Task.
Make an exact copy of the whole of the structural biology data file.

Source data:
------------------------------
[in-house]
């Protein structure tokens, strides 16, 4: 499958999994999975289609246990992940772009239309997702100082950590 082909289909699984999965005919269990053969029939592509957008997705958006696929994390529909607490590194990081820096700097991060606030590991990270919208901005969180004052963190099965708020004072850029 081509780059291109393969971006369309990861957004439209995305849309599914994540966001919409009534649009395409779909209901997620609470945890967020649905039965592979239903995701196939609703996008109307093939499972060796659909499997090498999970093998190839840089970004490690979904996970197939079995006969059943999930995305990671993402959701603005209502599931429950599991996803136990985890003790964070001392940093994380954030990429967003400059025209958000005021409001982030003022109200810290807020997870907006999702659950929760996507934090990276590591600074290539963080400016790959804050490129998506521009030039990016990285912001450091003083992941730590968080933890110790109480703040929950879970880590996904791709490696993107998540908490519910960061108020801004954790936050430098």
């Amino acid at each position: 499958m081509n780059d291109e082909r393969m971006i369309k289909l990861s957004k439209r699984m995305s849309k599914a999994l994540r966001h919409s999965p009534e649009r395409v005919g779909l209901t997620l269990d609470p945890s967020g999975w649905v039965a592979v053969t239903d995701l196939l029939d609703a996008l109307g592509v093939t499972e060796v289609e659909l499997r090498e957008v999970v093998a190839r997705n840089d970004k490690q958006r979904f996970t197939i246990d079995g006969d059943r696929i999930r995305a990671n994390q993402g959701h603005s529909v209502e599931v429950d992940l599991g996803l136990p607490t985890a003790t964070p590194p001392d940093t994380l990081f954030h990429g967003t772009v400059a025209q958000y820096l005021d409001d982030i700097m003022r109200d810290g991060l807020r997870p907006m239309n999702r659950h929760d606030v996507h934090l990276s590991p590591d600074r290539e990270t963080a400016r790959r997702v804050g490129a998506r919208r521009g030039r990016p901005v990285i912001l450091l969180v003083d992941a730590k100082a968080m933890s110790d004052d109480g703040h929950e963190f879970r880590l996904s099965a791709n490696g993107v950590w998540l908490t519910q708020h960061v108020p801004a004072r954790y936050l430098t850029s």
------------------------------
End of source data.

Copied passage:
[in-house]
């Protein structure tokens, strides 16, 4: 499958999994999975289609246990992940772009239309997702100082950590 082909289909699984999965005919269990053969029939592509957008997705958006696929994390529909607490590194990081820096700097991060606030590991990270919208901005969180004052963190099965708020004072850029 081509780059291109393969971006369309990861957004439209995305849309599914994540966001919409009534649009395409779909209901997620609470945890967020649905039965592979239903995701196939609703996008109307093939499972060796659909499997090498999970093998190839840089970004490690979904996970197939079995006969059943999930995305990671993402959701603005209502599931429950599991996803136990985890003790964070001392940093994380954030990429967003400059025209958000005021409001982030003022109200810290807020997870907006999702659950929760996507934090990276590591600074290539963080400016790959804050490129998506521009030039990016990285912001450091003083992941730590968080933890110790109480703040929950879970880590996904791709490696993107998540908490519910960061108020801004954790936050430098």
């Amino acid at each position: 499958m081509n780059d291109e082909r393969m971006i369309k289909l990861s957004k439209r699984m995305s849309k599914a999994l994540r966001h919409s999965p009534e649009r395409v005919g779909l209901t997620l269990d609470p945890s967020g999975w649905v039965a592979v053969t239903d995701l196939l029939d609703a996008l109307g592509v093939t499972e060796v289609e659909l499997r090498e957008v999970v093998a190839r997705n840089d970004k490690q958006r979904f996970t197939i246990d079995g006969d059943r696929i999930r995305a990671n994390q993402g959701h603005s529909v209502e599931v429950d992940l599991g996803l136990p607490t985890a003790t964070p590194p001392d940093t994380l990081f954030h990429g967003t772009v400059a025209q958000y820096l005021d409001d982030i700097m003022r109200d810290g991060l807020r997870p907006m239309n999702r659950h929760d606030v996507h934090l990276s590991p590591d600074r290539e990270t963080a400016r790959r997702v804050g490129a998506r919208r521009g030039r990016p901005v990285i912001l450091l969180v003083d992941a730590k100082a968080m933890s110790d004052d109480g703040h929950e963190f879970r880590l996904s099965a791709n490696g993107v950590w998540l908490t519910q708020h960061v108020p801004a004072r954790y936050l430098t850029s």